Whether VD/VTphys is useful for PEEP titration is a matter of debate. In ARDS, ideal PEEP titration achieves a balance between maintaining optimal alveolar recruitment and reasonably avoiding lung overdistension. In some studies in patients with ARDS, adequate PEEP corresponded to the lowest VD/VTphys [10] and to the lowest arterial to end-tidal PCO2 gradient [11]; PEEP levels also correlated well with the extent of quantitatively measured lung inhomogeneities assessed on computed tomography (CT) images of the lung [12]. Other studies, however, found no effect [13]. This discrepancy could occur due to the different effect of PEEP in patients with various degrees of lung injury or, in positive PEEP responders, the reduction in alveolar dead space compensated for the concurrent increase in airway dead space [13, 14]. Experimental studies clearly suggest that dead-space variables, in particular the ratio of alveolar dead space to VT and the gradient between arterial and end-tidal CO2, might become a useful bedside tool for implementing a lung protective ventilation strategy in the context of recruitment and a PEEP titration procedure [14]. In the clinical setting, variations in PaCO2 in conditions of unchanged CO2 production, respiratory rate, and VT might be a surrogate of variations in dead space. Gattinoni et al. [15] found increased 28-day survival in ALI/ARDS patients in whom prone positioning reduced PaCO2. Prone positioning probably improved the efficiency of alveolar ventilation by decreasing VD/VTphys. By contrast, in patients who do not respond to recruitment maneuvers, decreased alveolar ventilation and increased PaCO2 probably reflect a worsening of lung injury.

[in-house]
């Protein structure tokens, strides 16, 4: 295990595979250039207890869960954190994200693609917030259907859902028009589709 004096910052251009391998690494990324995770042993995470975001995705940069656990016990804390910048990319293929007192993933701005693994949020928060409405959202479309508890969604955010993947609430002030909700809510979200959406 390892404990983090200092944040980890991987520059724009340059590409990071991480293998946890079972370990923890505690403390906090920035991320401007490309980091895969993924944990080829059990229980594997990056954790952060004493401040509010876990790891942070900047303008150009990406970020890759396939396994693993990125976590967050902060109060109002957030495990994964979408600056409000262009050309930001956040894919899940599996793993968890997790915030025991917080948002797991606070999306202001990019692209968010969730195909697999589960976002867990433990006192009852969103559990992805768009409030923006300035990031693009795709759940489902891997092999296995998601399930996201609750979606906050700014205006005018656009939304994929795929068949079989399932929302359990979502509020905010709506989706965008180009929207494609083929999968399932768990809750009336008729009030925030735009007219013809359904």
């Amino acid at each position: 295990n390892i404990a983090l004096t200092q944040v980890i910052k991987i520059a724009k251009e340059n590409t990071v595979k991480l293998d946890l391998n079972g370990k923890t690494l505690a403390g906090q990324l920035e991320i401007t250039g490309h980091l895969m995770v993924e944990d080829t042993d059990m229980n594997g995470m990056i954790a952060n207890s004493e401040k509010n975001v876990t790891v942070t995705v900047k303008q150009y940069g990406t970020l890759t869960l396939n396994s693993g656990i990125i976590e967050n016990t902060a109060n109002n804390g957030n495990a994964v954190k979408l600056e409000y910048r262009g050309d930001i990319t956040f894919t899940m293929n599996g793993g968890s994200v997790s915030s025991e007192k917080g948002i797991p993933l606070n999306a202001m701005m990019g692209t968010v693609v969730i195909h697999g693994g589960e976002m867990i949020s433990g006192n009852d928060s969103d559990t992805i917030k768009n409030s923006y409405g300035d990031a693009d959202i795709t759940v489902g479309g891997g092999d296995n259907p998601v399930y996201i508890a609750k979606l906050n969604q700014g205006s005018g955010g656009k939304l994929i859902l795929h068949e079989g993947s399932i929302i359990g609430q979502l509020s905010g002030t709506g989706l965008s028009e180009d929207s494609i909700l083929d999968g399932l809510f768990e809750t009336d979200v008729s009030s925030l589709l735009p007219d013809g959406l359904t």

In summary, volumetric capnography could provide powerful breath-by-breath physiologic information about the efficiency of alveolar ventilation and perfusion in patients with ARDS. Improved efficiency of alveolar ventilation is an important marker of patients who will survive ARDS, and can be determined at the bedside by a decreased ratio between physiologic or alveolar dead space and VT.

Abbreviations

ALI, acute lung injury; ARDS, acute respiratory distress syndrome; PaCO2, arterial partial pressure of CO2; PECO2, expired partial pressure of CO2; PEEP, positive end-expiratory pressure; V/Q, ventilation/perfusion; VD/VTphys, physiologic ventilatory dead space fraction; VT, tidal volume

Declarations

Authors’ contributions

All authors wrote and approved the final text.

Competing interests

The authors declare that they have no competing interests.

Open AccessThis article is distributed under the terms of the Creative Commons Attribution 4.0 International License (http://creativecommons.org/licenses/by/4.0/), which permits unrestricted use, distribution, and reproduction in any medium, provided you give appropriate credit to the original author(s) and the source, provide a link to the Creative Commons license, and indicate if changes were made. The Creative Commons Public Domain Dedication waiver (http://creativecommons.org/publicdomain/zero/1.0/) applies to the data made available in this article, unless otherwise stated.

Authors’ Affiliations

(1)
Critical Care Center, Hospital de Sabadell, Corporació Sanitària Universitària ParcTaulí, Universitat Autònoma de Barcelona
(2)
CIBER de Enfermedades Respiratorias, Instituto de Salud Carlos III
(3)
Department of Perioperative Medicine, Intensive Care and Emergency, Cattinara Hospital, Trieste University

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Copyright

© The Author(s). 2016